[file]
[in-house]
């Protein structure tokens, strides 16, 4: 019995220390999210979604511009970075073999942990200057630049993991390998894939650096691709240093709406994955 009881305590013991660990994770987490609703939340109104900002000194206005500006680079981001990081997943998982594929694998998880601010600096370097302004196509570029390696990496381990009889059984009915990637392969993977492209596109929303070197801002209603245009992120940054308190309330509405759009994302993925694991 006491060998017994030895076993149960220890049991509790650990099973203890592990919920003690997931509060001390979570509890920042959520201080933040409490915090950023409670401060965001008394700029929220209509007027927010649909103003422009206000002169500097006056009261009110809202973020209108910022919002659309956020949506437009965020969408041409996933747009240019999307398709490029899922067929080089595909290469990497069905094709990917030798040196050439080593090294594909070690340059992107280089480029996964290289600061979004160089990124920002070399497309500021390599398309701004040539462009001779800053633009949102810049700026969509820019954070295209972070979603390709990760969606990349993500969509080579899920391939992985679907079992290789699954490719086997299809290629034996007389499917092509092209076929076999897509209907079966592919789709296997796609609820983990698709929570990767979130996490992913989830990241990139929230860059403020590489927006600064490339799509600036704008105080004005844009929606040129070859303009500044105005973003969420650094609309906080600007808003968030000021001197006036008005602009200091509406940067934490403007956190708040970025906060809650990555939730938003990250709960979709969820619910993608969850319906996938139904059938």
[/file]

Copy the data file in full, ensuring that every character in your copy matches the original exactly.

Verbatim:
[in-house]
């Protein structure tokens, strides 16, 4: 019995220390999210979604511009970075073999942990200057630049993991390998894939650096691709240093709406994955 009881305590013991660990994770987490609703939340109104900002000194206005500006680079981001990081997943998982594929694998998880601010600096370097302004196509570029390696990496381990009889059984009915990637392969993977492209596109929303070197801002209603245009992120940054308190309330509405759009994302993925694991 006491060998017994030895076993149960220890049991509790650990099973203890592990919920003690997931509060001390979570509890920042959520201080933040409490915090950023409670401060965001008394700029929220209509007027927010649909103003422009206000002169500097006056009261009110809202973020209108910022919002659309956020949506437009965020969408041409996933747009240019999307398709490029899922067929080089595909290469990497069905094709990917030798040196050439080593090294594909070690340059992107280089480029996964290289600061979004160089990124920002070399497309500021390599398309701004040539462009001779800053633009949102810049700026969509820019954070295209972070979603390709990760969606990349993500969509080579899920391939992985679907079992290789699954490719086997299809290629034996007389499917092509092209076929076999897509209907079966592919789709296997796609609820983990698709929570990767979130996490992913989830990241990139929230860059403020590489927006600064490339799509600036704008105080004005844009929606040129070859303009500044105005973003969420650094609309906080600007808003968030000021001197006036008005602009200091509406940067934490403007956190708040970025906060809650990555939730938003990250709960979709969820619910993608969850319906996938139904059938």